Survey: Mobile Apps Exposing Sensitive Data
Usernames were the most common piece of unprotected data with 76 percent of the 100 apps keeping usernames in plain text.
The survey examined financial, social networking, productivity and retail apps. Researchers discovered that the apps store transmit data such as security credentials, personal financial information, private communications and sensitive company data. Usernames were the most common piece of unprotected data with 76 percent of the 100 apps keeping usernames in plain text. Ten percent were storing the user's password in plain text, says msnbc.com. The problem, says the report, according to InformationWeek:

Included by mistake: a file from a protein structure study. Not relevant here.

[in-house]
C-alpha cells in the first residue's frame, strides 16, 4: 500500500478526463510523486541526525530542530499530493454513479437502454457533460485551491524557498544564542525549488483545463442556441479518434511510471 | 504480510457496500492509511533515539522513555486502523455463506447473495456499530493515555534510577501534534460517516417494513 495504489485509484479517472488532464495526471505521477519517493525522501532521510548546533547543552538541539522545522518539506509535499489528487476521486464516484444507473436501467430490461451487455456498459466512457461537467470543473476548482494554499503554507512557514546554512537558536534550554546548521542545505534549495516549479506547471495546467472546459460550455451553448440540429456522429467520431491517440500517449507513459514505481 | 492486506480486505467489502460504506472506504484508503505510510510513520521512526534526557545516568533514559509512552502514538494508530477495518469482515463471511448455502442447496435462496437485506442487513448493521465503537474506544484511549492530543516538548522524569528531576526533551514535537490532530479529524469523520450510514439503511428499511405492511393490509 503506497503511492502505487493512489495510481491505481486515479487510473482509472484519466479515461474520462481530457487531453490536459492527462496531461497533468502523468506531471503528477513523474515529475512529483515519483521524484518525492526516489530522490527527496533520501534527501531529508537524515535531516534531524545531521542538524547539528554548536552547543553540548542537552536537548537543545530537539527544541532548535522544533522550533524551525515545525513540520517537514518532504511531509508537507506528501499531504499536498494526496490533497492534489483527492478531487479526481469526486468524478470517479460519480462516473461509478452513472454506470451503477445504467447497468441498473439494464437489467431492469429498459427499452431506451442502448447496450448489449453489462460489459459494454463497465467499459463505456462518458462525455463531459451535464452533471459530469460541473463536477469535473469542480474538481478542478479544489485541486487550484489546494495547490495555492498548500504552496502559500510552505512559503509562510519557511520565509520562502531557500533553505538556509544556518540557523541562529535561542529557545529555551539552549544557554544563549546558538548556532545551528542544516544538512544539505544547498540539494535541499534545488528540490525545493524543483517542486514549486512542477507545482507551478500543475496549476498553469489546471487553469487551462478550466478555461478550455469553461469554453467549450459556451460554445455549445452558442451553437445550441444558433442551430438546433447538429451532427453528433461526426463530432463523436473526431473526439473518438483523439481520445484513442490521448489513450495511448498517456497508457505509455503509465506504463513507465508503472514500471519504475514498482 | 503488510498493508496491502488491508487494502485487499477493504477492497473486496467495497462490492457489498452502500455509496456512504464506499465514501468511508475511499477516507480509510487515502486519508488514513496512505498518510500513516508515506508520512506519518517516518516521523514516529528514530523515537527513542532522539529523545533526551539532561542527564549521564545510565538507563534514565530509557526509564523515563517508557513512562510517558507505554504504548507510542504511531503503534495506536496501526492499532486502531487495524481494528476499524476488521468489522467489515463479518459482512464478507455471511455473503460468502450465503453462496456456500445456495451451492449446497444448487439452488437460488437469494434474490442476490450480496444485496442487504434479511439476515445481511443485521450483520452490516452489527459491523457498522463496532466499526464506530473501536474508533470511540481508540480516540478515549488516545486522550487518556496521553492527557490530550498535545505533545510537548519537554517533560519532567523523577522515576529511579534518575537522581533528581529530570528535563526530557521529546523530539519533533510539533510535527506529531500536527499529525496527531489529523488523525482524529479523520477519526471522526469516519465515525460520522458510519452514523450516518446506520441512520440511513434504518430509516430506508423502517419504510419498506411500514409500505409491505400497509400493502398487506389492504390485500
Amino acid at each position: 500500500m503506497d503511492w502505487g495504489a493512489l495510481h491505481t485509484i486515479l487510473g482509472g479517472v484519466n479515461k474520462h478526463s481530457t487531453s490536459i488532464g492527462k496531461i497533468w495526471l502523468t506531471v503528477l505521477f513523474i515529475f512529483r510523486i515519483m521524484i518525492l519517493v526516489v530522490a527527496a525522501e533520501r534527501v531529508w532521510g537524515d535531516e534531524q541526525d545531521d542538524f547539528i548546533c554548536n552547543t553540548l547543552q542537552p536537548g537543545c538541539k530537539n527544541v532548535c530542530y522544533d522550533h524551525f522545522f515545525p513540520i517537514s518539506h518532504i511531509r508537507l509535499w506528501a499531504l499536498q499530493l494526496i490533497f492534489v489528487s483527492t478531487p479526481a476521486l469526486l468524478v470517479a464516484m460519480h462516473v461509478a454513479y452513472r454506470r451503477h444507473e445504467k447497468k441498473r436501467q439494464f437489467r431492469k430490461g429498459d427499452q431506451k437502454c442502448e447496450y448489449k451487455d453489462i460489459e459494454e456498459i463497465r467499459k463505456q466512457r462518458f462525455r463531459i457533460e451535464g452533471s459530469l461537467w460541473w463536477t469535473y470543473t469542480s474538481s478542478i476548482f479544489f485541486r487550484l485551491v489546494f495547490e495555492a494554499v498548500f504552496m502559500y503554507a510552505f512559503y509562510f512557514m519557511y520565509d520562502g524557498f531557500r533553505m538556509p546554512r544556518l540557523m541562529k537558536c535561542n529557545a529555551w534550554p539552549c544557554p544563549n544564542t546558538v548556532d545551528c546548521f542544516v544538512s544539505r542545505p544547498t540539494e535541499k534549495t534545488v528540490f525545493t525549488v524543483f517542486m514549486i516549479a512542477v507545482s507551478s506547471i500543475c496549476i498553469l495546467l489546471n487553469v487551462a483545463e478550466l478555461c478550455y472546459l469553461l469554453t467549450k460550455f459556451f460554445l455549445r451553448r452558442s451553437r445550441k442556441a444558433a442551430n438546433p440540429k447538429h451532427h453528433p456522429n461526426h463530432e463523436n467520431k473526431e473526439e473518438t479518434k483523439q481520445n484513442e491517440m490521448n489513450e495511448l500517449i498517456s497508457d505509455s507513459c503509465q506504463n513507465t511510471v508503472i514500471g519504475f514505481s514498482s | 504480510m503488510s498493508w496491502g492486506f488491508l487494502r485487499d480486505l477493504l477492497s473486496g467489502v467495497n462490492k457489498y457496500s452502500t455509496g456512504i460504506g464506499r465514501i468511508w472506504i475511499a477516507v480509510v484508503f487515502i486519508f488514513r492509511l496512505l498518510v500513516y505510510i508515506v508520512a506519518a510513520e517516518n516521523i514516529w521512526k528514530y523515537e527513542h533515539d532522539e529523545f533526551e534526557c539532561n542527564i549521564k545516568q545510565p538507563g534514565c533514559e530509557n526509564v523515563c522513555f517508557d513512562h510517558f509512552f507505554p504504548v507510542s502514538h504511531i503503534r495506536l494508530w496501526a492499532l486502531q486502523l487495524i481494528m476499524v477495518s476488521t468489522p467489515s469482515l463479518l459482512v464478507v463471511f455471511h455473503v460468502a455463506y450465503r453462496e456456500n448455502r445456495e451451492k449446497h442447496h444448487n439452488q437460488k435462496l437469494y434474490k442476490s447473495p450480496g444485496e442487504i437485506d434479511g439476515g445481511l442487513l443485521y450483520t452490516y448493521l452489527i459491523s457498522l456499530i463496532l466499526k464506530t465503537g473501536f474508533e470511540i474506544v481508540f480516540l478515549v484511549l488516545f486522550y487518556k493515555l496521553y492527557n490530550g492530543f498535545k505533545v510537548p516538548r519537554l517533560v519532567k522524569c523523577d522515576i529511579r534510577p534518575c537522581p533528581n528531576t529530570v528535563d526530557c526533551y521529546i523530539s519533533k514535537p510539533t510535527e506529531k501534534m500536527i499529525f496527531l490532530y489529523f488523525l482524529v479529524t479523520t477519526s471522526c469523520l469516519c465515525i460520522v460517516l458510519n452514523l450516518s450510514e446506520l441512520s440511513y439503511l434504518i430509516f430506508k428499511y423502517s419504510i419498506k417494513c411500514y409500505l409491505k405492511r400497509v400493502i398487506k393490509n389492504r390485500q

Many systems require only username and password, so having the username means that 50 percent of the puzzle is solved. In addition, people often reuse their usernames so it will generally work on many online services.
redOrbit says social networking apps fared the worst, with 74 percent of sensitive data recovered. Forty-three percent of productivity apps failed, while 25 percent of mobile financial apps and 14 percent of retail apps failed.